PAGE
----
While not technically map collections, no discussion of genealogical map tools would be complete without the following:

Atlas of Historical County Boundaries:
The Newberry Library in Chicago has developed an awesome tool for finding U.S. county boundaries through the years on this interactive website. After a quick read-through of the directions on their “Using the Atlas” page, you’ll be off and running. You can print the maps for your own use, and can download files to use with Google Earth and Google Maps.

Randy Majors Maps:
Randy Majors has also constructed a tool to show historical U.S. county boundary maps and world boundary maps in an easy-to-use interface.

Old Maps Online:
This U.K.-based site essentially serves as a search engine to find historical maps on your geographic area of interest. Collections searched include the British Library, Moravian Library (Czech Republic), National Library of Scotland, and the New York Public Library.

Wikimedia Commons Maps of the United States:
A large number of public domain map images, useful for blogs and publications, broken down by categories. Maps of other countries are also available on Wikimedia Commons.

There are many more historical map collections available online, many of which specialize in a particular area. I love discovering new ones. Which are your favorites? Do you know of a map collection or map tool I should explore?

Related Posts:

June 6, 2012

Florida's Silver Springs, 1952: Wordless Wednesday

These photographs of the glass-bottomed sightseeing boats at Silver Springs near Ocala, Florida, were taken in 1952 by Leatha Evans Baxter, my husband’s grandmother. The boats were—and continue to be—a popular feature at this lovely vintage Florida tourist park.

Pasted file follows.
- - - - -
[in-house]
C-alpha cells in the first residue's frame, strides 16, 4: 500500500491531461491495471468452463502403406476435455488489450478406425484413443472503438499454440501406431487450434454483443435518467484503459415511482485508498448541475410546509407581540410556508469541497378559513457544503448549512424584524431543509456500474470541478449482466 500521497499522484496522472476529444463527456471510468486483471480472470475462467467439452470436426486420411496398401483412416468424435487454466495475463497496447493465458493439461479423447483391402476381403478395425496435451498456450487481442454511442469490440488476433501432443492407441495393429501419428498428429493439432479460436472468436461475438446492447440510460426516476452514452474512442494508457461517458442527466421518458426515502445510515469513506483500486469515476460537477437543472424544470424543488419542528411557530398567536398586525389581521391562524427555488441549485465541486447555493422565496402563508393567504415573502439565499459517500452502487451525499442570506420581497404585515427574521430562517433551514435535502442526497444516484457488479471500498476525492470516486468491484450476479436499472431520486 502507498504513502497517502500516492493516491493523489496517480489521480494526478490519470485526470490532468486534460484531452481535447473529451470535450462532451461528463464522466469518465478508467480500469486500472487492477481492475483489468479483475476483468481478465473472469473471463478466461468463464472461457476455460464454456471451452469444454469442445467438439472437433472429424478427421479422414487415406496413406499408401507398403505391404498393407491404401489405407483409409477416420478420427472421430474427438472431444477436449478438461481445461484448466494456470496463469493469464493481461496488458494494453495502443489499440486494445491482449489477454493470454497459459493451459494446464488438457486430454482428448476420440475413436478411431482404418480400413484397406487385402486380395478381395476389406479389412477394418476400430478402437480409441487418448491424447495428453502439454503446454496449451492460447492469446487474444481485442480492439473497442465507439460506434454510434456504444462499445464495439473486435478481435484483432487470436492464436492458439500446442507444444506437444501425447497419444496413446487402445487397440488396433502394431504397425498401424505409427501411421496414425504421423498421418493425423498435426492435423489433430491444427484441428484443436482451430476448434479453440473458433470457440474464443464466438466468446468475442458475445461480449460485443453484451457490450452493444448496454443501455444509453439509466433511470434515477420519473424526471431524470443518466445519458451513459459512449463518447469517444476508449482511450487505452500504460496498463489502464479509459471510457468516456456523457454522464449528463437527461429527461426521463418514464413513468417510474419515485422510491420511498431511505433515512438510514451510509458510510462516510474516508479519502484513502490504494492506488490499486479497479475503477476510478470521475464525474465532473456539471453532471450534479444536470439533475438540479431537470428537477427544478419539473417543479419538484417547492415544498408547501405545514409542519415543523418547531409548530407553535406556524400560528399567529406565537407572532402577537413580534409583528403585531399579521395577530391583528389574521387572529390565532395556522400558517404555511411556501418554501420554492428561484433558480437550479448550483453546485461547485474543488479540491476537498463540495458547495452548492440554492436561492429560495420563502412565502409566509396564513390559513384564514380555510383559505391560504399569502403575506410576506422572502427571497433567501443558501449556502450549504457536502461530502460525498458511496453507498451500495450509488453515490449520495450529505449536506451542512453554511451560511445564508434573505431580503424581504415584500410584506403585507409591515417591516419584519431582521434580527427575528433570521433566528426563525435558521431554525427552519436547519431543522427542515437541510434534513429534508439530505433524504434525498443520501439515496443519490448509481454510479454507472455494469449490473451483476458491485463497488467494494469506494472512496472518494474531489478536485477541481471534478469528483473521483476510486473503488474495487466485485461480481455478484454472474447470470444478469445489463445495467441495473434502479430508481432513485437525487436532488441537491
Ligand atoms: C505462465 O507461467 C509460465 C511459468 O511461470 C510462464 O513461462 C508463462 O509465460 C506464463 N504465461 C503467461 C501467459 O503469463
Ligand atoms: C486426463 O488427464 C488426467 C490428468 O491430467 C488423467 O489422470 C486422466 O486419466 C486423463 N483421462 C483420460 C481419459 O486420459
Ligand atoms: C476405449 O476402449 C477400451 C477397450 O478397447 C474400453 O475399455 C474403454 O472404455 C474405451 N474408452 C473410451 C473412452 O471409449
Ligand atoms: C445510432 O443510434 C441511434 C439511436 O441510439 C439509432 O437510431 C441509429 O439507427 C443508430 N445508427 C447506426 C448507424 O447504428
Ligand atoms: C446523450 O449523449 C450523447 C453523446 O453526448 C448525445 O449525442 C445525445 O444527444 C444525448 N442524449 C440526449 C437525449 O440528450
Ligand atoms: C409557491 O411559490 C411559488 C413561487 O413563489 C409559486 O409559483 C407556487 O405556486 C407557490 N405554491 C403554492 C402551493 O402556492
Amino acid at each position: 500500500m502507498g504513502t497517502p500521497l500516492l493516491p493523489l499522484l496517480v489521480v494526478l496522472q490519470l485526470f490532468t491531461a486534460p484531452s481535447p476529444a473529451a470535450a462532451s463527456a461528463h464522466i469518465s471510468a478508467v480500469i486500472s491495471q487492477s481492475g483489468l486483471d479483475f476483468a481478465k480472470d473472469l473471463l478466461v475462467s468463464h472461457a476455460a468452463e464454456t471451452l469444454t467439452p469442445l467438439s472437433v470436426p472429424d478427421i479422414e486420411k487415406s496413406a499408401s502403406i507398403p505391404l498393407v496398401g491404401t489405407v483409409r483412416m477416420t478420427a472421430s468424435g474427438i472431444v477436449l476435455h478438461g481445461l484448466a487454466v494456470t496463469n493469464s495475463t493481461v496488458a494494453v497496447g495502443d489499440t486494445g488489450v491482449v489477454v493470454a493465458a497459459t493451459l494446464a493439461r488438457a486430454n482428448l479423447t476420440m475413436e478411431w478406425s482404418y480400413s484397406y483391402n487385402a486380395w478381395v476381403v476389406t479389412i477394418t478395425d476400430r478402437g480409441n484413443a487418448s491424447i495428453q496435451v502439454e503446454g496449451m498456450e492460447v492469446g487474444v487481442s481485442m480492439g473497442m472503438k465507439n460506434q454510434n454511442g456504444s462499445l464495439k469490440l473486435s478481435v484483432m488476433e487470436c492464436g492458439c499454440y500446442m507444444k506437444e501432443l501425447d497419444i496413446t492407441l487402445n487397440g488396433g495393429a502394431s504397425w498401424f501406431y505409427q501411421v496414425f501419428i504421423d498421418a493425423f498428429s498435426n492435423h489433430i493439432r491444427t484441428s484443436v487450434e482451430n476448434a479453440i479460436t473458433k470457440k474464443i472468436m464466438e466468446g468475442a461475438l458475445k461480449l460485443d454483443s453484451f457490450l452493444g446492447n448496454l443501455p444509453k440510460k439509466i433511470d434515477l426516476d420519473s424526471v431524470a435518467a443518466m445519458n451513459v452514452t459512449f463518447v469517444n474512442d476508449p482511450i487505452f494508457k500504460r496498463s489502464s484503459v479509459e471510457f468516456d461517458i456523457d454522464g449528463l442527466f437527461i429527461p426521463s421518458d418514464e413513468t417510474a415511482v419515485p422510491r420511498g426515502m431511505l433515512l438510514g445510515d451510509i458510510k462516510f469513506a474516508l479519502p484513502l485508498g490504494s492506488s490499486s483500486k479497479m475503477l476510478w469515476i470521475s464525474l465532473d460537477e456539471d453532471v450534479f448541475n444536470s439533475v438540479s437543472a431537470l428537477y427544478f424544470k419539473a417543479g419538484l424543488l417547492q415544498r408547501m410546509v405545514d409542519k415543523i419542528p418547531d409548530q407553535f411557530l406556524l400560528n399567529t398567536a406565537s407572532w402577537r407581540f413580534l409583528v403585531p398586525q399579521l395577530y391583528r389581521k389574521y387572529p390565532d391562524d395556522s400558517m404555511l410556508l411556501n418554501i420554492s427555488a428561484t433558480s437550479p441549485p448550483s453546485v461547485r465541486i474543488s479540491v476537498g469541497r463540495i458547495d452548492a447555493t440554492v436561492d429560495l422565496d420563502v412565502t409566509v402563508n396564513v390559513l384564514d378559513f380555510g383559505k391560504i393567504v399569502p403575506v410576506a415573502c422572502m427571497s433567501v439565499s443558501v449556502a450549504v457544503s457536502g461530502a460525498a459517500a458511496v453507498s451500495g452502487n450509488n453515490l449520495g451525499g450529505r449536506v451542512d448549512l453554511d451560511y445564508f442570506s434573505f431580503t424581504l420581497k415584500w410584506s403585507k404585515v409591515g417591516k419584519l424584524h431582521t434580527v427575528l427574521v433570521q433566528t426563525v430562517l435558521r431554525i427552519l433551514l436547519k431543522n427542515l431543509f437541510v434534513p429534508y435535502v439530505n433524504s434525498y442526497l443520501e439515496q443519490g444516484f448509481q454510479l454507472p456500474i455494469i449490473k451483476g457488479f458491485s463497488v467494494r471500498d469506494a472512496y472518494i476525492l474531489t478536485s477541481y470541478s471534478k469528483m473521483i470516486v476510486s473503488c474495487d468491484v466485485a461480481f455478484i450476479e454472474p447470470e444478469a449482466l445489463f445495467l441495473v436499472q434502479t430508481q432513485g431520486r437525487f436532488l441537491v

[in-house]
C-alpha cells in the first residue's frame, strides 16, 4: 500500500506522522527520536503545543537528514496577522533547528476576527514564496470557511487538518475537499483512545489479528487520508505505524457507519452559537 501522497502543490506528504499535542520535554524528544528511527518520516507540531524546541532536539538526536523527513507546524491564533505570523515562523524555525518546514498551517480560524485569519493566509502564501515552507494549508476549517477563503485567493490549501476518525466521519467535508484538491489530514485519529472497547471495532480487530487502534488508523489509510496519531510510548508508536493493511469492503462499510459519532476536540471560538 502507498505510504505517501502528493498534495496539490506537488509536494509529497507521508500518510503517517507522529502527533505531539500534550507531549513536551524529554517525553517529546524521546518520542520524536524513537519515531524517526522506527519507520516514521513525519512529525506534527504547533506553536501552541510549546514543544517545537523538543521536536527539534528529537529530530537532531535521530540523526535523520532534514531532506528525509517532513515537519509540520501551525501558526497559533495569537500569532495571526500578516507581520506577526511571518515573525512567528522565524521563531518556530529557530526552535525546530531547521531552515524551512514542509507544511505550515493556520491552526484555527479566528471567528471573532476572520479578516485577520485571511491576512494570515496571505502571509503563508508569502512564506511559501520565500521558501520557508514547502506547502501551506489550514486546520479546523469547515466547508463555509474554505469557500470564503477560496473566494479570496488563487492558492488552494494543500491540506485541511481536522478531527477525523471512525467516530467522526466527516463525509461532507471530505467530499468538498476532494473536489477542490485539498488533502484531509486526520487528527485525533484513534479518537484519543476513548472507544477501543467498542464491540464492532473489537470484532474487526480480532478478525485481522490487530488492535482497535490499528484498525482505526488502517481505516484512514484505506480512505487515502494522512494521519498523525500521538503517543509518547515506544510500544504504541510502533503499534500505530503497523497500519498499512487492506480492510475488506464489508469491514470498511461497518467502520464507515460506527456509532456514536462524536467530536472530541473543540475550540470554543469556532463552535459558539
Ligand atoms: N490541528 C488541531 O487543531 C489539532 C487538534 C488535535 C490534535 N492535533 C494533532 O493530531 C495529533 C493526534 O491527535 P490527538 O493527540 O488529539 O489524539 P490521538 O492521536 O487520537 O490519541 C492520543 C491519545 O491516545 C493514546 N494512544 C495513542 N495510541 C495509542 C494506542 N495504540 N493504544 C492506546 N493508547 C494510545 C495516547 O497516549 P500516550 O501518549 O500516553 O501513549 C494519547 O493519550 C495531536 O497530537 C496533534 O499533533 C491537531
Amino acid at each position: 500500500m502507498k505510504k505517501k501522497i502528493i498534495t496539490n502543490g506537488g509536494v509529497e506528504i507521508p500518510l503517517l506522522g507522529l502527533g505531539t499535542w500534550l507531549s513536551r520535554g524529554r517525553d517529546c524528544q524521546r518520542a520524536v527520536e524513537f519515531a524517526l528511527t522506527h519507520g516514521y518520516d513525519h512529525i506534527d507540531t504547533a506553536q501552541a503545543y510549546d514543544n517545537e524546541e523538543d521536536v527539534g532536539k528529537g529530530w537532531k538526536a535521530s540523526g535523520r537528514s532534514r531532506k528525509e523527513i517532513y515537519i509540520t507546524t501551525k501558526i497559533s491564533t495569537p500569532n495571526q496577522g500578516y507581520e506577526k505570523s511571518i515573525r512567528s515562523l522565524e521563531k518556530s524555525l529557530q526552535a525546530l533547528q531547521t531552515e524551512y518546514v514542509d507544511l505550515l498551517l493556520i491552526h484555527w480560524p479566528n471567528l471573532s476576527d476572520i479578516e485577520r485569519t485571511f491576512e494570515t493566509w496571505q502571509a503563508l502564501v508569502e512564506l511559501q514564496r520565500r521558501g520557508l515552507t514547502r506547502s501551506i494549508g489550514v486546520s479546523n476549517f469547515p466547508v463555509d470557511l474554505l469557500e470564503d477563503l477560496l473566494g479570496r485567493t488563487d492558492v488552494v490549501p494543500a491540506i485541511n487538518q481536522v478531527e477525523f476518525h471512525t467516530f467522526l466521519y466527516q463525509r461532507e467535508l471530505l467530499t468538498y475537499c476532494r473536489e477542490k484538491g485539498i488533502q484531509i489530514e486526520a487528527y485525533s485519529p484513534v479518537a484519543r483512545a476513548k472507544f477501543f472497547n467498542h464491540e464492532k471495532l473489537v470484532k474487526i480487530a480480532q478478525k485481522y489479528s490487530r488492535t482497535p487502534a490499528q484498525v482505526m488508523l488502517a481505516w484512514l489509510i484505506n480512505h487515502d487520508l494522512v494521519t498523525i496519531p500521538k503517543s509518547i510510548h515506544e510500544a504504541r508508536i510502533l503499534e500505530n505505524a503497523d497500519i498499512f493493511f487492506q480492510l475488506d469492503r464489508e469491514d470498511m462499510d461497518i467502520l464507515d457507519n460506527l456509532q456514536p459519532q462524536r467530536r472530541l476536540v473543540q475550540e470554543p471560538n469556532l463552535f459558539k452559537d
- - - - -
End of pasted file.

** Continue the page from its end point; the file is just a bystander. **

Stay tuned for some more pictures of Silver Springs through the decades.

June 4, 2012

Taking Stock in June: Motivation Monday

What summer plans? This koala at the Columbus Zoo knows how to take it easy.

I can’t believe we’re nearly halfway through 2012 already. The year is flying by, isn’t it? The last two months have been busy ones for me, highlighted by the OGS Conference in Cleveland and the NGS Conference in Cincinnati. I got the website for my genealogy business, Buckeye Family Trees, up and running, which was a huge goal. It seems like a good time to pause for a minute and take a look at where I’m at and what I want to work on in the summer months.

  • Create a research plan to explore who Michael Herrel was, and what relationship (if any) he had to my great-great-grandfather, John George Herrel. In my quest to identify John’s parents and place of origin in Germany, I’m finding it necessary to research all of the Herrels living in Cincinnati, Ohio in the 1880s and 1890s. I’m excited to try some of the reporting, correlation, and analysis techniques for FAN research (friends, associates, neighbors) presented by Elizabeth Shown Mills and David Ouimette in their excellent lectures at NGS.
  • Begin documenting my Ballenger, Clark, and Eberhard ancestors for my application to the OGS Century Families of Ohio lineage society. 

  • Find places for everything in my new home office (previously my older daughter’s bedroom, and now our guest room/office). I hate to admit it, but I have stacks of papers, brochures, and stuff from conferences and research trips that have been accumulating in piles in my dining room. I don’t want to bring those into my nice clean room without sorting and weeding them out. Then I need to file and organize what I want to keep. My goal is to be “pile-free” by the end of the summer. I’m inspired by Michelle Goodrum’s posts for the 21st Century Organized Family Historian.


  • Attend at least two days of the Ohio Genealogical Society Summer Workshop, which is being held June 18-22 at the OGS Library. I’d like to go the entire week, but will have to see if my schedule permits.
  • Participate in the Advanced Research Methods course, coordinated by Dr. Thomas Jones, at the Genealogical Research Institute of Pittsburgh (GRIP) from July 22-27. Although I expect to work hard, I’m excited about this course and the whole experience of GRIP.
  • Listen and take notes on one webinar each month.

Along with client research and my volunteer responsibilities, that should be more than enough to keep me busy this summer. I’d love to hear your plans. What do you hope summer will hold for you?